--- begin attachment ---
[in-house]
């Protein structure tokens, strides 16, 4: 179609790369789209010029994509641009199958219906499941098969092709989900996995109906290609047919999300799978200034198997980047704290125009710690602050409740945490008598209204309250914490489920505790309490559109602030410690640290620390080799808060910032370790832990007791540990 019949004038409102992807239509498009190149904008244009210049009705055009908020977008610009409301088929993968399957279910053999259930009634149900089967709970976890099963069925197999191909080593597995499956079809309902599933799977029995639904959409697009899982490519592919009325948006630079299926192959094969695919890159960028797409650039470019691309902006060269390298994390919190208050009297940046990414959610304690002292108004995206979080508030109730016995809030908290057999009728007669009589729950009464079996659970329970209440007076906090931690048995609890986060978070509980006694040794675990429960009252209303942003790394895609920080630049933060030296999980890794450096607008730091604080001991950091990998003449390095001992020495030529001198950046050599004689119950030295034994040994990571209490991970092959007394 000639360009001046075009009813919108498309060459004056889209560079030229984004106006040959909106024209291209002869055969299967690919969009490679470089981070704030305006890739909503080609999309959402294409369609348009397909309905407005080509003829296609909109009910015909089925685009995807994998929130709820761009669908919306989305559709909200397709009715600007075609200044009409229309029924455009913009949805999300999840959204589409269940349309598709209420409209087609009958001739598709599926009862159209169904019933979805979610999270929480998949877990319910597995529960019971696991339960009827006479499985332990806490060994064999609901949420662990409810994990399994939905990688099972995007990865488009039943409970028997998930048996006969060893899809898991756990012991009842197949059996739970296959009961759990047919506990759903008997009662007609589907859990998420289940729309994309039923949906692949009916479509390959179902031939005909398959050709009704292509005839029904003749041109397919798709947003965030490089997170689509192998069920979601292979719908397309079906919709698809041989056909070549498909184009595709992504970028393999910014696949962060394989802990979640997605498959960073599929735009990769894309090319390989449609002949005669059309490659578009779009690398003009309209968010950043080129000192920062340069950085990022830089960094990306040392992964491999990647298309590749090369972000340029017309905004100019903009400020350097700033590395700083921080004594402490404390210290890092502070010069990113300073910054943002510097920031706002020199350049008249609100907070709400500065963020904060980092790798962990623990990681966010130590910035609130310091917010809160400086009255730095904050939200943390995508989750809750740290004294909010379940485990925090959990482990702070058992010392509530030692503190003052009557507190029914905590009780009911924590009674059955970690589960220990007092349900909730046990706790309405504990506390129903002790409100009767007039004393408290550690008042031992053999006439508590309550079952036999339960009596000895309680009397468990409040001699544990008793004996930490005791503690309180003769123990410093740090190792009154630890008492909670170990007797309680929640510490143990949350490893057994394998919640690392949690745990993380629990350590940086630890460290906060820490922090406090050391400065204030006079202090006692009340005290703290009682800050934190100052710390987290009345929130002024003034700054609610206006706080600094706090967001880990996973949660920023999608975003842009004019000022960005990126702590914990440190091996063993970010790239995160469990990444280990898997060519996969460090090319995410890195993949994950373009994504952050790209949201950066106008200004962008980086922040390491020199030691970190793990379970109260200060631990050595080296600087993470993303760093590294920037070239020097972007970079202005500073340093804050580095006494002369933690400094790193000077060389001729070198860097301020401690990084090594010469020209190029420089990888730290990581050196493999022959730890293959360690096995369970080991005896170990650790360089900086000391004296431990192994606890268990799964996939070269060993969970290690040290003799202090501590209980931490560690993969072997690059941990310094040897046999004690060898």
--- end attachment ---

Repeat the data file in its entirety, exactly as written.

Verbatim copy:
[in-house]
């Protein structure tokens, strides 16, 4: 179609790369789209010029994509641009199958219906499941098969092709989900996995109906290609047919999300799978200034198997980047704290125009710690602050409740945490008598209204309250914490489920505790309490559109602030410690640290620390080799808060910032370790832990007791540990 019949004038409102992807239509498009190149904008244009210049009705055009908020977008610009409301088929993968399957279910053999259930009634149900089967709970976890099963069925197999191909080593597995499956079809309902599933799977029995639904959409697009899982490519592919009325948006630079299926192959094969695919890159960028797409650039470019691309902006060269390298994390919190208050009297940046990414959610304690002292108004995206979080508030109730016995809030908290057999009728007669009589729950009464079996659970329970209440007076906090931690048995609890986060978070509980006694040794675990429960009252209303942003790394895609920080630049933060030296999980890794450096607008730091604080001991950091990998003449390095001992020495030529001198950046050599004689119950030295034994040994990571209490991970092959007394 000639360009001046075009009813919108498309060459004056889209560079030229984004106006040959909106024209291209002869055969299967690919969009490679470089981070704030305006890739909503080609999309959402294409369609348009397909309905407005080509003829296609909109009910015909089925685009995807994998929130709820761009669908919306989305559709909200397709009715600007075609200044009409229309029924455009913009949805999300999840959204589409269940349309598709209420409209087609009958001739598709599926009862159209169904019933979805979610999270929480998949877990319910597995529960019971696991339960009827006479499985332990806490060994064999609901949420662990409810994990399994939905990688099972995007990865488009039943409970028997998930048996006969060893899809898991756990012991009842197949059996739970296959009961759990047919506990759903008997009662007609589907859990998420289940729309994309039923949906692949009916479509390959179902031939005909398959050709009704292509005839029904003749041109397919798709947003965030490089997170689509192998069920979601292979719908397309079906919709698809041989056909070549498909184009595709992504970028393999910014696949962060394989802990979640997605498959960073599929735009990769894309090319390989449609002949005669059309490659578009779009690398003009309209968010950043080129000192920062340069950085990022830089960094990306040392992964491999990647298309590749090369972000340029017309905004100019903009400020350097700033590395700083921080004594402490404390210290890092502070010069990113300073910054943002510097920031706002020199350049008249609100907070709400500065963020904060980092790798962990623990990681966010130590910035609130310091917010809160400086009255730095904050939200943390995508989750809750740290004294909010379940485990925090959990482990702070058992010392509530030692503190003052009557507190029914905590009780009911924590009674059955970690589960220990007092349900909730046990706790309405504990506390129903002790409100009767007039004393408290550690008042031992053999006439508590309550079952036999339960009596000895309680009397468990409040001699544990008793004996930490005791503690309180003769123990410093740090190792009154630890008492909670170990007797309680929640510490143990949350490893057994394998919640690392949690745990993380629990350590940086630890460290906060820490922090406090050391400065204030006079202090006692009340005290703290009682800050934190100052710390987290009345929130002024003034700054609610206006706080600094706090967001880990996973949660920023999608975003842009004019000022960005990126702590914990440190091996063993970010790239995160469990990444280990898997060519996969460090090319995410890195993949994950373009994504952050790209949201950066106008200004962008980086922040390491020199030691970190793990379970109260200060631990050595080296600087993470993303760093590294920037070239020097972007970079202005500073340093804050580095006494002369933690400094790193000077060389001729070198860097301020401690990084090594010469020209190029420089990888730290990581050196493999022959730890293959360690096995369970080991005896170990650790360089900086000391004296431990192994606890268990799964996939070269060993969970290690040290003799202090501590209980931490560690993969072997690059941990310094040897046999004690060898």